De La Fuente, who has represented the Fruitvale District since he was elected as its District 5 representative 20 years ago, conceded a day earlier, when he said that even though he’s on his way out of City Hall after two decades, he is already thinking about other ways he can work on improving Oakland.

“We have a couple of months left while I am still in office, to get things done and focus our efforts on working to deliver effective crime-reducing measures,” De La Fuente said in a statement. “There is a lot to be done for Oakland, and I am already working on it!”

In District One, which includes North Oakland, the frontrunner and apparent victor is Don Kalb, coming in now with 7,967 votes, followed by Amy Lemley, who trails by about 1,000.  She had 6,964 Tuesday. The rest of the five candidates received between 1,300 and 5,600 votes.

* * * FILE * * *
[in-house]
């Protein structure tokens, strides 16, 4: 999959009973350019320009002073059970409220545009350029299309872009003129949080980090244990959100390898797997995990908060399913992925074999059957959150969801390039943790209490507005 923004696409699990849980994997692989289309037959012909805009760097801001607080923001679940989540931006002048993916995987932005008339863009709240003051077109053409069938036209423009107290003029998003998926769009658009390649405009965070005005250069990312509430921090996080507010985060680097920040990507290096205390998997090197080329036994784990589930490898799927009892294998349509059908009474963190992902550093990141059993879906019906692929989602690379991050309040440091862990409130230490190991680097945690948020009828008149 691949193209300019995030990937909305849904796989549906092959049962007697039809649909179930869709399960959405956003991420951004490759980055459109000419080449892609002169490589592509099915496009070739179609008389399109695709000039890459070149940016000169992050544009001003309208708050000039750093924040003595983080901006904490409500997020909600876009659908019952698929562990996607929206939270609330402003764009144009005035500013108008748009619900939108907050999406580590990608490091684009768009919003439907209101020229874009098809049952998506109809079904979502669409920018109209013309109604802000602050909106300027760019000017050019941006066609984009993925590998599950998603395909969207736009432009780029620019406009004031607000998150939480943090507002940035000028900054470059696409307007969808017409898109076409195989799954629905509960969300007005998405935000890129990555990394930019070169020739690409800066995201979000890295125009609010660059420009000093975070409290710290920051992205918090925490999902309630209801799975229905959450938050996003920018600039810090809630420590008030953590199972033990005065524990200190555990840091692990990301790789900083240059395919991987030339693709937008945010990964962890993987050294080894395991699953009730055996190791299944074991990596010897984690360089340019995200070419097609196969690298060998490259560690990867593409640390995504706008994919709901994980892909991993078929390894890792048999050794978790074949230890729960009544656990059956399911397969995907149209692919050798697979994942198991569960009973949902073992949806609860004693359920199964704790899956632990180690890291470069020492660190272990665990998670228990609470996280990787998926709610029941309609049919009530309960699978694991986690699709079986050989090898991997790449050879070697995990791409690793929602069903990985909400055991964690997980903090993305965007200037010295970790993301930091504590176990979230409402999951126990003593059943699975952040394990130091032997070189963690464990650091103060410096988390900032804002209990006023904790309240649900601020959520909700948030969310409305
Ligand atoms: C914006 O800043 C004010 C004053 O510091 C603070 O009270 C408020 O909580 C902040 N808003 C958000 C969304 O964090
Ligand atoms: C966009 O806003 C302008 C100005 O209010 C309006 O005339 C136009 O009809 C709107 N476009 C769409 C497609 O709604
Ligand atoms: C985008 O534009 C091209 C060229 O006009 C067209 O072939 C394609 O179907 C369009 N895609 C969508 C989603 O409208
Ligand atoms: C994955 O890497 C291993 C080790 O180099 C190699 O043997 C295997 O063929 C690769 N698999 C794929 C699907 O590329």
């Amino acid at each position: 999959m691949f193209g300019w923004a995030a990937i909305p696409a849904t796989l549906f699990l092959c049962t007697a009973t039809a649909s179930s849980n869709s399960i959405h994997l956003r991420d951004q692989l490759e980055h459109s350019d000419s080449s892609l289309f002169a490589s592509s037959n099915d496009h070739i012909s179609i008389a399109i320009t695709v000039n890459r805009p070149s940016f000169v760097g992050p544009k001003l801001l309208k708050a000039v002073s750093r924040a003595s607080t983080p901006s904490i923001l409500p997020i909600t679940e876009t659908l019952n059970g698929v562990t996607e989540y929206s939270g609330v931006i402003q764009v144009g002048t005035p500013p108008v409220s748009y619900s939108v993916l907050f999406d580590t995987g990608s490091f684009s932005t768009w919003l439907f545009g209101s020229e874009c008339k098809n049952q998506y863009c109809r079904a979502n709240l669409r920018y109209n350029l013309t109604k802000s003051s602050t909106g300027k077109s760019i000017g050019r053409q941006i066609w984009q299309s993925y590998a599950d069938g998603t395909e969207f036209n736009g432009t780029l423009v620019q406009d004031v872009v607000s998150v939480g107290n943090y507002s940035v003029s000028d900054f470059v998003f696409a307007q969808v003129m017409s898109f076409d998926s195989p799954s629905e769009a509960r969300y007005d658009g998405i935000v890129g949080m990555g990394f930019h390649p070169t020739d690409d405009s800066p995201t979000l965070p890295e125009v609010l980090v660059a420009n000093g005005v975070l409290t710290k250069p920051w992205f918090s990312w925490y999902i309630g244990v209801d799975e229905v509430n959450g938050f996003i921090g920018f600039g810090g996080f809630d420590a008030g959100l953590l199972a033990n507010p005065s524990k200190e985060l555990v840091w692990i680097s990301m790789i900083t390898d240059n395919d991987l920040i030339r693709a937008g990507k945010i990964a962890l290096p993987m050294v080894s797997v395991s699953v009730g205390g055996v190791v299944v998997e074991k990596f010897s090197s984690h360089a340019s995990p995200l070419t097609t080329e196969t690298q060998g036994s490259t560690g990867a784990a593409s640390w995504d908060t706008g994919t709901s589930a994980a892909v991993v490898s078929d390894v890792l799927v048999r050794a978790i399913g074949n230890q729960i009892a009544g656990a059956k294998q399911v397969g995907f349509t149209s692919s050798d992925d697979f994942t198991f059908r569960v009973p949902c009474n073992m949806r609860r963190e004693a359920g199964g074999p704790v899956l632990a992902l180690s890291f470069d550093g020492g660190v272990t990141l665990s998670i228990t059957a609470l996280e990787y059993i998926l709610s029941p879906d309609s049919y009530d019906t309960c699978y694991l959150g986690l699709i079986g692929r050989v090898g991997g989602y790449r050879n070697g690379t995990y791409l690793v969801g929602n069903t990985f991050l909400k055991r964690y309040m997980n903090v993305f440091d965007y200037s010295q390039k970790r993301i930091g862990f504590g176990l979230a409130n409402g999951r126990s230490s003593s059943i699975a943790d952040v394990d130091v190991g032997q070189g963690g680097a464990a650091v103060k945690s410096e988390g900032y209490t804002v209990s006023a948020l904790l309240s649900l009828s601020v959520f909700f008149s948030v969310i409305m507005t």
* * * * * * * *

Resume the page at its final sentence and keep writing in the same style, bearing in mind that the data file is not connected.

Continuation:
Lemley said that on Tuesday she sent a letter to her volunteers, thanking them for their support, but that she has not formally conceded.

“I am going to wait until all the votes are counted,” Lemley said. “I think it’s pretty clear right now that it’s not going to happen, but I’m a believer that every vote should be counted.”

Lemley said she’s had a “fabulous experience,” and “feels like the luckiest woman in the world.” She said she has plans now to start working with city politicians to reduce poverty in Oakland.

“One of the things that I really learned is that you really can make a difference in local politics,” she said. “During the campaign, we had to answer to all kinds of groups, like unions and business groups, and we talked a lot about crime.  But one thing that I felt was absent from the campaign conversation is how we’re going to reduce poverty in Oakland.”

Lemley said she is not ruling out the idea of running again.